SAN ANTONIO -- High-dose therapy with the selective serotonin reuptake inhibitor (SSRI) sertraline resulted in statistically and clinically significant improvement in isolated impaired executive function in older patients.
SAN ANTONIO, July 16 -- High-dose therapy with the selective serotonin reuptake inhibitor (SSRI) sertraline resulted in statistically and clinically significant improvement in isolated impaired executive function in older patients.
Among 37 patients treated, 23 (62.1%) had clinically meaningful improvement, defined as a decrease of more than three points on the EXIT25 measure of executive function. Thirteen patients met EXIT25 criteria for clinical remission, according to results of a small retrospective study reported here at the International Society for Vascular Behavioral and Cognitive Disorders meeting.
"Our mean improvement [on the EXIT25] is almost six points, which is the difference between two levels of care in a retirement community," said Donald R. Royall, M.D., of the University of Texas Health Science Center at San Antonio.
The patients were treated as part of a therapy evaluation program for patients with impairment involving the frontal lobe. Dr. Royall and colleagues used the Mini-Mental State Exam and the EXIT25 to distinguish patients who have dementia with no cortical involvement from those with cortical dementia, who receive usual care.
Patients selected for the program are treated with drugs that work on the three neurotransmitters that regulate frontal-lobe function: GABA, glutamate, and dopamine.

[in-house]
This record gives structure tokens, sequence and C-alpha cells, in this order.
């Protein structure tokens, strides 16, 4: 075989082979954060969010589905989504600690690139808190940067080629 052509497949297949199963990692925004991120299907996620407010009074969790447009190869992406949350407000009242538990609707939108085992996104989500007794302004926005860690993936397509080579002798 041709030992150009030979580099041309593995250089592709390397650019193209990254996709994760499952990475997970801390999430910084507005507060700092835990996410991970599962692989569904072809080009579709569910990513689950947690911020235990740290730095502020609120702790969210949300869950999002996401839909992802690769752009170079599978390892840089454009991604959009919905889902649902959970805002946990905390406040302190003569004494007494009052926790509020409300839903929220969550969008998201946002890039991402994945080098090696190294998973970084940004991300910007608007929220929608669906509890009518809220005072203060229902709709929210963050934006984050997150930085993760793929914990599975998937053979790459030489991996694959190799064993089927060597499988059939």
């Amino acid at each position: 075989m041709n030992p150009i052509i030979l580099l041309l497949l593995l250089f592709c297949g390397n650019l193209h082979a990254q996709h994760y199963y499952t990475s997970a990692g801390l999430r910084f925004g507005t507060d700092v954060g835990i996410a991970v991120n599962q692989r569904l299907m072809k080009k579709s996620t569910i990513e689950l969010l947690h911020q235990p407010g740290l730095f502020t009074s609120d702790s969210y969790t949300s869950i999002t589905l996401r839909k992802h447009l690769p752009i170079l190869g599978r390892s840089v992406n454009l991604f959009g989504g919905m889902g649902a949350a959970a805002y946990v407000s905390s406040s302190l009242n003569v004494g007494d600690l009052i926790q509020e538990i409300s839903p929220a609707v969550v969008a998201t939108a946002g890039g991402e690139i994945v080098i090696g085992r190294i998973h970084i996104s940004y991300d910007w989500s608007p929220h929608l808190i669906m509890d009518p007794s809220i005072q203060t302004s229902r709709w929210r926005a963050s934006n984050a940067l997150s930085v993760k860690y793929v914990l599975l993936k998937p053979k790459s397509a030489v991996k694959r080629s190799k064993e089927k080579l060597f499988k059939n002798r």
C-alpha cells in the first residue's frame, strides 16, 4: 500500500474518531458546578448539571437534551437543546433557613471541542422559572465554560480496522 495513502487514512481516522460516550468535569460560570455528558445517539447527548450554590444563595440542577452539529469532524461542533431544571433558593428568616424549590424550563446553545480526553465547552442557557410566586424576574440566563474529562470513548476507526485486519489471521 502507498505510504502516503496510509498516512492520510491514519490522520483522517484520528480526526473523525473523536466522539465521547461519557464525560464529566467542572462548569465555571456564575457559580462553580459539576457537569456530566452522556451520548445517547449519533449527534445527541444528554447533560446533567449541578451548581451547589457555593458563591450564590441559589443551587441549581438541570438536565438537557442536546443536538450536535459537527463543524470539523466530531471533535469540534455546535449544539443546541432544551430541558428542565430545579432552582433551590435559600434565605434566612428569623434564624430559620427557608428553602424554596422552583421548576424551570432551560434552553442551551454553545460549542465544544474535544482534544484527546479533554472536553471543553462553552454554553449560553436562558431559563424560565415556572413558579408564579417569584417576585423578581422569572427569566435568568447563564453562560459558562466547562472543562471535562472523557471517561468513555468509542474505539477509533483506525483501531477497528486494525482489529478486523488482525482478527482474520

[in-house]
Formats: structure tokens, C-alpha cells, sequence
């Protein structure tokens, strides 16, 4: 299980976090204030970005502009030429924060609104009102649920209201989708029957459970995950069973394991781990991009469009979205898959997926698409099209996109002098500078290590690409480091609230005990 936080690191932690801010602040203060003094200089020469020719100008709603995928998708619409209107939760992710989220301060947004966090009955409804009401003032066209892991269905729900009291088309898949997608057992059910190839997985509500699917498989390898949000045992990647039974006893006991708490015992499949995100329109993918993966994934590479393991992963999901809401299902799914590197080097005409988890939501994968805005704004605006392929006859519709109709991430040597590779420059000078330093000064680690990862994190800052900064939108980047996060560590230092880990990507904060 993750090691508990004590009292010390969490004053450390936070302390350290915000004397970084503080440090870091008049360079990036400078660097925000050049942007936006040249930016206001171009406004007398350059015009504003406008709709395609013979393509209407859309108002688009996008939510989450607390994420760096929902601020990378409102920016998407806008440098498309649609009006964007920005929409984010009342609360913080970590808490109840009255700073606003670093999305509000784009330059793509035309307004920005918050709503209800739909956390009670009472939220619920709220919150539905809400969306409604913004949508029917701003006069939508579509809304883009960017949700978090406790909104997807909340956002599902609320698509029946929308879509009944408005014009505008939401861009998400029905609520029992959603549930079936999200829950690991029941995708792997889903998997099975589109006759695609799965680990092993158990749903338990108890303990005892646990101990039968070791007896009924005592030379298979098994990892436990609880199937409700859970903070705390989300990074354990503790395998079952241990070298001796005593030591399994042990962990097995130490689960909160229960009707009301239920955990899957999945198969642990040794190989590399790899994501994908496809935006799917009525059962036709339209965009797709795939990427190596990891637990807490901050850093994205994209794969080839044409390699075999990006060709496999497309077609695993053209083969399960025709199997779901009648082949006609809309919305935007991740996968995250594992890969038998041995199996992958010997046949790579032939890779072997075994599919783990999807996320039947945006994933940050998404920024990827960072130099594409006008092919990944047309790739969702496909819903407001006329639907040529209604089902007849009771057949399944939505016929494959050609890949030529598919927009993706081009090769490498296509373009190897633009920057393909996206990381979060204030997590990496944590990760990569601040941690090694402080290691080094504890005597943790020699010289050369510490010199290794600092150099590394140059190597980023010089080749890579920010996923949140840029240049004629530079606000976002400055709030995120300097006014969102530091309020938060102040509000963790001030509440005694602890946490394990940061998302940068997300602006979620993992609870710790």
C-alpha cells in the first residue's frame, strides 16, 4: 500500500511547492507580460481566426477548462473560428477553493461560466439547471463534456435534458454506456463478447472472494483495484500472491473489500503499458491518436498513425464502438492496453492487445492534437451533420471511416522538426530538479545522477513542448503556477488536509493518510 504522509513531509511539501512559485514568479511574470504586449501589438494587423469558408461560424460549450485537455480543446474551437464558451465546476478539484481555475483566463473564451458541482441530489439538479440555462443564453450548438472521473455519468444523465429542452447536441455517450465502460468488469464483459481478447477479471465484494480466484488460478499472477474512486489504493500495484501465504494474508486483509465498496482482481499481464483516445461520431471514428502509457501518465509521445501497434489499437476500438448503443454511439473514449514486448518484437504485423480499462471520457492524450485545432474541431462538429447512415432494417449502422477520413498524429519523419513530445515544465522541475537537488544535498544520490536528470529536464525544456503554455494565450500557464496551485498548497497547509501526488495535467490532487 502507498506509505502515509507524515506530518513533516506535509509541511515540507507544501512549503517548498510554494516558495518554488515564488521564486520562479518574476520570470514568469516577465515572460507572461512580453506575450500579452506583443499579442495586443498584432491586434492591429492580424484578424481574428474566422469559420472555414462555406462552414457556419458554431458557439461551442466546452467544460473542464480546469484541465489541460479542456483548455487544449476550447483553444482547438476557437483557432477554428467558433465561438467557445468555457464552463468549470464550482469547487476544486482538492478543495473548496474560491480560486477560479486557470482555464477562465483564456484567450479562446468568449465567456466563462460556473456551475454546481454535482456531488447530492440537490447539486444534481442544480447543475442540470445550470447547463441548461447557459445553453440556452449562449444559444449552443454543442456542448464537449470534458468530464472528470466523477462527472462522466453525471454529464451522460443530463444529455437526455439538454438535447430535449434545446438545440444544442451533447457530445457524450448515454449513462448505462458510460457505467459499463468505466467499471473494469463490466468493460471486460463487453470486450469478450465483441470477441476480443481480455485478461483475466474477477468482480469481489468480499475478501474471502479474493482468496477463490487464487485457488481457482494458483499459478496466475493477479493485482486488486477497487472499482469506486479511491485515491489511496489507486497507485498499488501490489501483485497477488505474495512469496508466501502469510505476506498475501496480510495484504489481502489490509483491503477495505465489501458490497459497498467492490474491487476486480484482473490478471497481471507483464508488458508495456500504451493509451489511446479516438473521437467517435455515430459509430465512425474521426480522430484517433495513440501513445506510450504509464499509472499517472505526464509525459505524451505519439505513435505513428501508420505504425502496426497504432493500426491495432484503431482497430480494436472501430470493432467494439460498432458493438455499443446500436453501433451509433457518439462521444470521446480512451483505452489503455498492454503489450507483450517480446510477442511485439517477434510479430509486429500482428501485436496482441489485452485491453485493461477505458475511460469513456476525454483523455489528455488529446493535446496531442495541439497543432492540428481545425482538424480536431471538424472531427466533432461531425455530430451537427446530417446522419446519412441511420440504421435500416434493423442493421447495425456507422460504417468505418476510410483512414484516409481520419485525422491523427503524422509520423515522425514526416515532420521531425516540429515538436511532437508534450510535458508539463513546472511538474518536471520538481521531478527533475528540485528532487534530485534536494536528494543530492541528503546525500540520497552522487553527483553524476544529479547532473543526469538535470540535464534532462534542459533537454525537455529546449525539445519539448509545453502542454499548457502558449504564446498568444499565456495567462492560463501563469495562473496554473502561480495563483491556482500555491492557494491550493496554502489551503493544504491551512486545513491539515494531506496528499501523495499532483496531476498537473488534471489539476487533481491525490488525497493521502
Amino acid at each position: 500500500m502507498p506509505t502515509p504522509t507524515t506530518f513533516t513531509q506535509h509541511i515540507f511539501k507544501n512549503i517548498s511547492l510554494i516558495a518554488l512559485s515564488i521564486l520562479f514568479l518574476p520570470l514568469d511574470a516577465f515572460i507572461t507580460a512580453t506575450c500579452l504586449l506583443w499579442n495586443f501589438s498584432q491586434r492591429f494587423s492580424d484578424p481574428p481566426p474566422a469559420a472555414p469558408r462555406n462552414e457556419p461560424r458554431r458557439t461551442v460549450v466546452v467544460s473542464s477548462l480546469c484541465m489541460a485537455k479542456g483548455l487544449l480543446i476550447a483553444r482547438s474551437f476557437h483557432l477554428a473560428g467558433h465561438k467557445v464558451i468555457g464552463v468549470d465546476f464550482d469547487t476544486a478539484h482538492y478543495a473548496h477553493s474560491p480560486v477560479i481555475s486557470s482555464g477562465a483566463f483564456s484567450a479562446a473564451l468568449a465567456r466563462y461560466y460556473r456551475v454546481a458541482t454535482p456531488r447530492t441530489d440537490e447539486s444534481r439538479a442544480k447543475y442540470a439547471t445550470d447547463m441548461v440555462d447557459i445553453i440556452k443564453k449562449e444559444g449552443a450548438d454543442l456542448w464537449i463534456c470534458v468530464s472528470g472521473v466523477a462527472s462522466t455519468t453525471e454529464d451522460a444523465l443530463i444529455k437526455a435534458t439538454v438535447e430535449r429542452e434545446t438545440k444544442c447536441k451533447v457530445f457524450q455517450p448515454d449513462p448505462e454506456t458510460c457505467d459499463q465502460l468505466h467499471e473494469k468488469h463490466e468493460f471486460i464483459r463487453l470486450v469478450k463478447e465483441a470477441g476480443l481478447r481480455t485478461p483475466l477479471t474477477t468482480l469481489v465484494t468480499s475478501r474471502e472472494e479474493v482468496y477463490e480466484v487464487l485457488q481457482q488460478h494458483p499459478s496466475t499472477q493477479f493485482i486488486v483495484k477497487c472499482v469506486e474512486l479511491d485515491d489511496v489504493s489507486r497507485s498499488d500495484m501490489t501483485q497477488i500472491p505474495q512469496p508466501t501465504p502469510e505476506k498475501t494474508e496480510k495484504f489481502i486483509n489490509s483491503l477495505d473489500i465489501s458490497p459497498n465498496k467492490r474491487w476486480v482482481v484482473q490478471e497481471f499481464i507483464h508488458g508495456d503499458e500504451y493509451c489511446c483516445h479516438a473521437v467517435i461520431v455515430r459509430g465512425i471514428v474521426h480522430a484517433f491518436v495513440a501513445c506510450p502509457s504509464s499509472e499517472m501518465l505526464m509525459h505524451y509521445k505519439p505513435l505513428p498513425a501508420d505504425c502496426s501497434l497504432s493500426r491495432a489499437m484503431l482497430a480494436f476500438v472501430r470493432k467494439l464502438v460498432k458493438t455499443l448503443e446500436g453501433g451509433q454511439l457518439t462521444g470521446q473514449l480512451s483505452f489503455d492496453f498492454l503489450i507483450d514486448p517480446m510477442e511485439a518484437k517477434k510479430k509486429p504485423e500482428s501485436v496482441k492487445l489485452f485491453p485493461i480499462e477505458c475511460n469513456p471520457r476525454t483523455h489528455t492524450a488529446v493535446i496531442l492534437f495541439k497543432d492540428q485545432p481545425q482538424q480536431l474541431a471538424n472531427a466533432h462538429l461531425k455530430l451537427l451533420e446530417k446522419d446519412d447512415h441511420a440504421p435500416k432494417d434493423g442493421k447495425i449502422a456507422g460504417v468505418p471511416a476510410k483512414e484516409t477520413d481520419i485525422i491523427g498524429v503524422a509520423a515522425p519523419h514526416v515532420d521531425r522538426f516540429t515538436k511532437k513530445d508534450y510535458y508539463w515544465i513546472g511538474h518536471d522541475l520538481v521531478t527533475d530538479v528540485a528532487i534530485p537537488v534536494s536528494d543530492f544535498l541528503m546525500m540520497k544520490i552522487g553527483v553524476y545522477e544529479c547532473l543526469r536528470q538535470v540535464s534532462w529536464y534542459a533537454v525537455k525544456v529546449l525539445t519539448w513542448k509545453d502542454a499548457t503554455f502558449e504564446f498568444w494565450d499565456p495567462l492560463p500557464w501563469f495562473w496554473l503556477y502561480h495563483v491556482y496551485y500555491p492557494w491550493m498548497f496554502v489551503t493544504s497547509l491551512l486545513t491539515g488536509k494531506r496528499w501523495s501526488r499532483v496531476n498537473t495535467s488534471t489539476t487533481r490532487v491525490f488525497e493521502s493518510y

Starting with monotherapy, patients progress through "systematic iteration of all possible permutations of those three drugs," said Dr. Royall. After a year of evaluation, the best-performing drug is removed for clinical trials; the worst is eliminated from the program; and two new drugs are added to replace the ones removed.
Among antidepressants, sertraline has the most potent inhibition of dopamine reuptake, Dr. Royall said. Because it is predominately a serotonin reuptake inhibitor, however, higher doses are required to boost dopamine levels compared with doses used to treat depression.
Over the course of approximately six weeks, patients were titrated to a sertraline dose of 150 mg/d. Patients who did not achieve remission, defined as an EXIT25 score of less than 15, continued treatment at 200 mg/d.
The 30 patients included in the study had a mean age of 78.8. Their baseline EXIT25 score averaged 23.1, which declined to a best mean of 17.3 (irrespective of dose or treatment duration). The maximum tolerated dose of sertraline averaged 135.6 mg/d.
The most common adverse effects were sleep disturbance and motor symptoms. Two patients reported auditory hallucinations, and two had gastrointestinal effects. Side effects resolved with sertraline dose reduction or discontinuation.